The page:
If you are configuring a single RADIUS server to use two-factor authentication in a multi-RADIUS server environment, then adding this RADIUS server last allows the master server to cycle through the entire list of RADIUS servers.

Before you begin

RADIUS server

This article assumes that you have a functioning and configured RADIUS server. See External Resources for more information on RADIUS administration, along with open source and third-party implementations of RADIUS (such as Microsoft NPS).

The following information is provided for informational purposes only. You should consult your RADIUS vendor's documentation for specific details related to your implementation.

Any RADIUS server that you wish to use with your Code42 environment must have the following items configured:

  1. Your master server must be listed in the correct RADIUS configuration files or settings, with the correct options. This file varies according to the RADIUS server software, but is often a file with a name such as clients, clients.conf, or naslist. You will need to configure one or more of these files, or the SQL database that is configured to store RADIUS configuration info.
  2. A shared encryption key (shared secret) must exist for each master server that you want to use with your RADIUS server. The encryption key is often stored in the clients or clients.conf file.
  3. The RADIUS server must be accessible to your master server on your LAN or WAN. By default, RADIUS servers use port 1812 for access requests, and 1813 for accounting requests. RADIUS uses the UDP protocol.
  4. You must collect the following information to have on hand for the configuration process:
    • RADIUS server hostname or IP address
    • RADIUS port number for access requests (the default is 1812)
    • One of these means of identifying your master server:
      • NAS-Identifier attribute (the name given to your master server in the RADIUS config file, which is often clients or clients.conf.
      • NAS-IP-Address (your master server's IP address)

Two-factor authentication

If you are using two-factor authentication:

  • Two-factor authentication must be set up on your RADIUS server.
  • You must configure the access-challenge message that the RADIUS server sends to your master server for presentation to the user during the two-factor authentication process.
  • An SMS or email gateway may be required to send the second authentication factor.

Step 1: Perform ping test to RADIUS server

It's a good idea to test the connectivity between your master server and RADIUS server.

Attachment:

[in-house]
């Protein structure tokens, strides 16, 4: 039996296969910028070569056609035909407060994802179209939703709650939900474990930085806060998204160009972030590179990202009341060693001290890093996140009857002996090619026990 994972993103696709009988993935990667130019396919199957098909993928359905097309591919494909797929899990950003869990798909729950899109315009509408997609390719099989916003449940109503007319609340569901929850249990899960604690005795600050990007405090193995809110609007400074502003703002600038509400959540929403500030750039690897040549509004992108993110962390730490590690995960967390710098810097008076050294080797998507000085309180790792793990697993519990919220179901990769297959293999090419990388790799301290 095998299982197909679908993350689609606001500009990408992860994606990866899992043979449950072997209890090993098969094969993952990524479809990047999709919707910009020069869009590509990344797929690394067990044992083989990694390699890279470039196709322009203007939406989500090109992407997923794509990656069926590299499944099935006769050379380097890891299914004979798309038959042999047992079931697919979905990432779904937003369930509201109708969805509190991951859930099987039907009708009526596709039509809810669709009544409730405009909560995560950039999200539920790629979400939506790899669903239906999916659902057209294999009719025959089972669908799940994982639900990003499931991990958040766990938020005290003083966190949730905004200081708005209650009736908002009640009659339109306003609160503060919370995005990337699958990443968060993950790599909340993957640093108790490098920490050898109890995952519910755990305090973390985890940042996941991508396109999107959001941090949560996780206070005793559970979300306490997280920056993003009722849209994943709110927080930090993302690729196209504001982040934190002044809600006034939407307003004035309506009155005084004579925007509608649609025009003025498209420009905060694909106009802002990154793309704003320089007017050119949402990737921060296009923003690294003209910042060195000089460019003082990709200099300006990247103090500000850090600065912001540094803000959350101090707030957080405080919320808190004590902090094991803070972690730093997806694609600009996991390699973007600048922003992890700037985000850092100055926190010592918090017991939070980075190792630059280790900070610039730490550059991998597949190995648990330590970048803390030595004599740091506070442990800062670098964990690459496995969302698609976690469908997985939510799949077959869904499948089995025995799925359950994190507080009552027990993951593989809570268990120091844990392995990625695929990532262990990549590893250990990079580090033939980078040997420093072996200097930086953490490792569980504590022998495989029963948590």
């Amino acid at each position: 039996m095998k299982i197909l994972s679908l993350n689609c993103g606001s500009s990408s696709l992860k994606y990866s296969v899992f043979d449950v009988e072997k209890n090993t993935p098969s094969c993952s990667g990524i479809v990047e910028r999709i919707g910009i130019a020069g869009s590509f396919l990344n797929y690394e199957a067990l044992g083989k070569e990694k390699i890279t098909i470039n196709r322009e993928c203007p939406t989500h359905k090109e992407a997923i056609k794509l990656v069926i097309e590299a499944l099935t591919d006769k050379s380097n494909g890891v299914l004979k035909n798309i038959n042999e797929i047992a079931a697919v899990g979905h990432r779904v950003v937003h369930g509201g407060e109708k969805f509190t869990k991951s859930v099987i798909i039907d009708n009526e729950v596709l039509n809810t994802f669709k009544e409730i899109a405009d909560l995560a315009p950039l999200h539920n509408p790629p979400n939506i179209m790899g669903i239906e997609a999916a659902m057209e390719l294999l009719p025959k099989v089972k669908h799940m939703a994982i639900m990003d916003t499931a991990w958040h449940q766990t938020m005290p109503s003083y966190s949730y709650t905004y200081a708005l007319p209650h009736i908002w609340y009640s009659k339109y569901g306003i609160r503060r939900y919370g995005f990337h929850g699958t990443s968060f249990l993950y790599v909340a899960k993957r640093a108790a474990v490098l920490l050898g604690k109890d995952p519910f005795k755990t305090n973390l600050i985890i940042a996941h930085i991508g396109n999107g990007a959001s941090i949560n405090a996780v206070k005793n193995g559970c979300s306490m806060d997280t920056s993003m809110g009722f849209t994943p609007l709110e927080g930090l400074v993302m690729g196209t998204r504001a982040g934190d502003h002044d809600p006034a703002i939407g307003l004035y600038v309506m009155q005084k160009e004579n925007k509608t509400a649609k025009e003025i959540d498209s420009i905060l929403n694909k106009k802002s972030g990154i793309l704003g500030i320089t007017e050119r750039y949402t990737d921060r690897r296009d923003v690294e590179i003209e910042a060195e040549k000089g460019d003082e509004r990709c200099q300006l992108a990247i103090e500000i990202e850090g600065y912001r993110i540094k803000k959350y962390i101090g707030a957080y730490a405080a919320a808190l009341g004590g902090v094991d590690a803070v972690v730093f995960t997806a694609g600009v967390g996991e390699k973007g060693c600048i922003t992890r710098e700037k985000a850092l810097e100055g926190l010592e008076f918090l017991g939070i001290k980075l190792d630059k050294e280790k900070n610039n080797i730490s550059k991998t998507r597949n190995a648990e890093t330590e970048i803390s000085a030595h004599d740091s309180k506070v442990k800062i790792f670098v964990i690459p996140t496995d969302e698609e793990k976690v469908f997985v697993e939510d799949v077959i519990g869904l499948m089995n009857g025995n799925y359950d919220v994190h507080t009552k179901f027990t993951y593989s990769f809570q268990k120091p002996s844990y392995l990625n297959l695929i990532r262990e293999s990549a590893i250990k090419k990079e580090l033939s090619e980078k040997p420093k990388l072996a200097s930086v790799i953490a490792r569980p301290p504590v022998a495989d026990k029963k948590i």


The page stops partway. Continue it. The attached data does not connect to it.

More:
1. From a terminal window or command prompt on your master server, enter the following command:
    ping radius.example.com:1812
    Replace the hostname "radius.example.com" with the actual hostname or IP address of your RADIUS server.
  2. Verify that the RADIUS server is reachable on the network, as in the example below:
    master:~ root$ ping radius
    PING ldap (172.16.195.163): 56 data bytes
    64 bytes from 172.16.195.163: icmp_seq=0 ttl=64 time=1.601 ms
    64 bytes from 172.16.195.163: icmp_seq=1 ttl=64 time=0.978 ms
    

If your firewall blocks traffic on ports 1812 and 1813, then you will need to configure your firewall to allow traffic on these ports, or contact your firewall administrator.

Step 2: Configure master server

  1. From the administration console, navigate to Settings > Security > RADIUS,
  2. Click Add.
  3. Enter the correct values in RADIUS Server Setup for your RADIUS environment:
    RADIUS Server Setup
    Field Description
    Server Name Identifies the RADIUS server within your Code42 environment.
    Address

    The hostname or IP address plus port, in the format: hostname:port

    • The word "testing" will be displayed briefly during the connection test. Wait for the test to complete before clicking Save.
    • A green checkmark and the word "Reachable" indicates successful communication.
    • A message saying "Failed" in red to the right of the Address field, indicates unsuccessful communication. Check the hostname or IP address of your RADIUS server.
    Shared Secret The shared encryption key that the master server and RADIUS server use to communicate securely.
    Attributes The attribute/value pairs you want to send to the RADIUS server with each access request. Either the NAS-Identifer or NAS-IP-Address attribute/value pair is required.
    Timeout seconds Timeout period for all RADIUS requests
    Protocol CHAP - more secure method of authentication that does not transmit password in plain text.